As technology improvements and market demand drive adoption of distributed energy, utilities and fossil fuel interests are increasing levels of opposition in state legislative and regulatory proceedings. In an article recently published in Renewable Energy World and North American Clean Energy Magazine, we explored the role that business energy consumers and advanced energy businesses should play in supporting adoption of distributed energy.
The U.S. is poised to invest trillions of dollars of capital over the next few decades in energy generation and transmission. The question becomes: How do we, as a nation, want to invest this capital? Should it be on patching an old, central power plant model (think mainframe computers), or instead on a modern, distributed electricity system that supports entire new industries (think smart phones, the Internet of Things, and the Cloud)?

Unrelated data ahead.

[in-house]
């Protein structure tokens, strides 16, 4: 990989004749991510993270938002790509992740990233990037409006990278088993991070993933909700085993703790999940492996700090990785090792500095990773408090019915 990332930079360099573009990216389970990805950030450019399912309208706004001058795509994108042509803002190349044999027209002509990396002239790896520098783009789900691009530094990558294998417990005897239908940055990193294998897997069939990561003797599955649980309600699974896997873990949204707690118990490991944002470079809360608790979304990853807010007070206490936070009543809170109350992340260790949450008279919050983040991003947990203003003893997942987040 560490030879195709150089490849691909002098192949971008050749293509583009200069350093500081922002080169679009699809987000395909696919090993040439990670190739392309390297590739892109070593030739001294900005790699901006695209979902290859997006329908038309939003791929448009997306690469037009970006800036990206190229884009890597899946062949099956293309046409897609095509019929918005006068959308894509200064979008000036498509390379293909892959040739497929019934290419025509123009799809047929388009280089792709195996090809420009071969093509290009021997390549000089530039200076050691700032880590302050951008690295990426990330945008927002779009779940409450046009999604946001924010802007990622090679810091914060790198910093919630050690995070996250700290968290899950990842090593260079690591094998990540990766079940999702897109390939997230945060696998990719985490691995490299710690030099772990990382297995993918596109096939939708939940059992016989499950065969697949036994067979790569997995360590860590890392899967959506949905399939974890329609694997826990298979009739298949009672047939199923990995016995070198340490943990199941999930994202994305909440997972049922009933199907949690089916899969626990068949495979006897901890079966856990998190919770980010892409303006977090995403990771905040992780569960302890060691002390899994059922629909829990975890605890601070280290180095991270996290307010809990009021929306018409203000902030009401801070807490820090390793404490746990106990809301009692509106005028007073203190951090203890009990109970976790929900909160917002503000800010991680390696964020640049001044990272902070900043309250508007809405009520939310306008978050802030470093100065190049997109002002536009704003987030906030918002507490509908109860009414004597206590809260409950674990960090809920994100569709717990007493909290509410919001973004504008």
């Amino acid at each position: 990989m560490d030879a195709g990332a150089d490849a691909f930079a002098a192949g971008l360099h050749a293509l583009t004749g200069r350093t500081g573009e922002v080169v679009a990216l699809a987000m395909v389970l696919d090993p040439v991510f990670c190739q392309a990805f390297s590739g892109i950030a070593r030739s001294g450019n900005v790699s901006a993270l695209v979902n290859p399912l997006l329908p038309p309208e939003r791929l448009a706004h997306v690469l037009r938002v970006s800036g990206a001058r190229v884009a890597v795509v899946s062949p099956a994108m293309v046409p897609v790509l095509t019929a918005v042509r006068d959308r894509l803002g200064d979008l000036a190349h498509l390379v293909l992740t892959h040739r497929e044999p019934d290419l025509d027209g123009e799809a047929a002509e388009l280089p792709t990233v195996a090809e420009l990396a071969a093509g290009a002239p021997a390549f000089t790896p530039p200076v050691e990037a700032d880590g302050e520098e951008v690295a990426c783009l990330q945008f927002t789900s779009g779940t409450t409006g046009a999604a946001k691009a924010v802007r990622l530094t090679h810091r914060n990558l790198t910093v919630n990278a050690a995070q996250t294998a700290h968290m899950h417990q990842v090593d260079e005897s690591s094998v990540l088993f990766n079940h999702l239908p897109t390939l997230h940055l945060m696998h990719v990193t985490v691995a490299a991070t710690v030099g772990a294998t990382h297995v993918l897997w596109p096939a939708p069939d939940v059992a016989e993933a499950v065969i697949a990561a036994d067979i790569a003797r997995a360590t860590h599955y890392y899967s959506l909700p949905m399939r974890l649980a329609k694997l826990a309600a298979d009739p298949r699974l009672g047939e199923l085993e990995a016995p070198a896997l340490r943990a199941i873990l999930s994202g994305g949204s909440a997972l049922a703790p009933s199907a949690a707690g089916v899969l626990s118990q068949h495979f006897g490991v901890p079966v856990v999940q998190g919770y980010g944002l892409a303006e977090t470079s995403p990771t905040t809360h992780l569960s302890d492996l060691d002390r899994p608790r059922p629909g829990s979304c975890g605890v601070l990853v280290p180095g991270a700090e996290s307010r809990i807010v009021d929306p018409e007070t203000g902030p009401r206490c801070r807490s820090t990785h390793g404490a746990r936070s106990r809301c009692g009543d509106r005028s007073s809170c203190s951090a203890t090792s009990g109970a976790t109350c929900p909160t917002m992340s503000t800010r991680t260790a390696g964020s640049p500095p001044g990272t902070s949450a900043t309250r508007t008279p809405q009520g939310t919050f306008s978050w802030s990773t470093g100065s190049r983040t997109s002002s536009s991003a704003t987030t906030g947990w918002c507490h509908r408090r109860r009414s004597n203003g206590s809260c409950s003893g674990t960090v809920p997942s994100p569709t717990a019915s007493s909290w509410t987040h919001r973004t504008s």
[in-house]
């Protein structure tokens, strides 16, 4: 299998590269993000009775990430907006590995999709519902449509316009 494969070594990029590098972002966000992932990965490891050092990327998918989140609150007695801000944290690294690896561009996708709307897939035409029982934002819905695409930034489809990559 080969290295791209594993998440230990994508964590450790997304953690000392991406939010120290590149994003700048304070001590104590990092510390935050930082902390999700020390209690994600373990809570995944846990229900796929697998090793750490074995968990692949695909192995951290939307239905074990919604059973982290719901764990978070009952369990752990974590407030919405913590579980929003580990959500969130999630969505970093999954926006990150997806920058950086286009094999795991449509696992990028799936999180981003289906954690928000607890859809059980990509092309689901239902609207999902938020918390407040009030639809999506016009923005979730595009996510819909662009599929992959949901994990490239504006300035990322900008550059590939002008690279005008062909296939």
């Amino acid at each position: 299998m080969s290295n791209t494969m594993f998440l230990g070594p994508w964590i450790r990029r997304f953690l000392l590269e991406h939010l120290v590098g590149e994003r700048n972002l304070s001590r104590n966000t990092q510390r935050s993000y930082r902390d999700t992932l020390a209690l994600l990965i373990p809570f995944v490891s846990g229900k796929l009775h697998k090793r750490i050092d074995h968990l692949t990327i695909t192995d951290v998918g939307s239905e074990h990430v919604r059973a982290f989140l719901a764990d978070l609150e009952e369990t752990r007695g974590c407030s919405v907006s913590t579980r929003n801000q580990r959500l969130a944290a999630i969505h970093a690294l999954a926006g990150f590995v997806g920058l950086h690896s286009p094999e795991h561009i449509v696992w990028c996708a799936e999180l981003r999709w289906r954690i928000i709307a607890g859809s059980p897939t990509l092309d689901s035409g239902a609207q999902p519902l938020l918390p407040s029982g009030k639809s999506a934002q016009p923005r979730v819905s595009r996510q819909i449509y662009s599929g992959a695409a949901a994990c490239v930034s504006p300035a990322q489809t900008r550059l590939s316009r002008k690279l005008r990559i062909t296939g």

In many states, utilities and fossil fuel lobbyists are arguing that distributed generation sources should pay increased fixed costs, or that incentives such as renewable portfolio standards should be curtailed. As discussed in our article, it is vital that businesses with a stake in distributed energy make the case supporting the substantial benefits of distributed energy that should also be fully considered in these debates – including reduced costs, job creation, and improved grid reliability and security.
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